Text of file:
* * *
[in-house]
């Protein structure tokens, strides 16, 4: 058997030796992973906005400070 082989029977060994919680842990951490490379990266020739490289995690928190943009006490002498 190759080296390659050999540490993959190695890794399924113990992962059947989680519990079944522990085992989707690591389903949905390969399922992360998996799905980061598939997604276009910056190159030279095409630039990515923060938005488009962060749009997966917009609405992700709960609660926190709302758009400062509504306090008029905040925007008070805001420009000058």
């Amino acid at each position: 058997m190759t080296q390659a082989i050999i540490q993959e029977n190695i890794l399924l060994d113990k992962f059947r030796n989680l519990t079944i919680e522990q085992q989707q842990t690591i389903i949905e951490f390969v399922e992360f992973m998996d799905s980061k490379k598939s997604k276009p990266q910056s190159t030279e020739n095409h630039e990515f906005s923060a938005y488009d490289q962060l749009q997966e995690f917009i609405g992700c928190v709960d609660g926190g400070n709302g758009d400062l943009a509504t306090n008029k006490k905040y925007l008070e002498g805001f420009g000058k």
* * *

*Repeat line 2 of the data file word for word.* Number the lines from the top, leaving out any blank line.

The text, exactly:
């Protein structure tokens, strides 16, 4: 058997030796992973906005400070 082989029977060994919680842990951490490379990266020739490289995690928190943009006490002498 190759080296390659050999540490993959190695890794399924113990992962059947989680519990079944522990085992989707690591389903949905390969399922992360998996799905980061598939997604276009910056190159030279095409630039990515923060938005488009962060749009997966917009609405992700709960609660926190709302758009400062509504306090008029905040925007008070805001420009000058």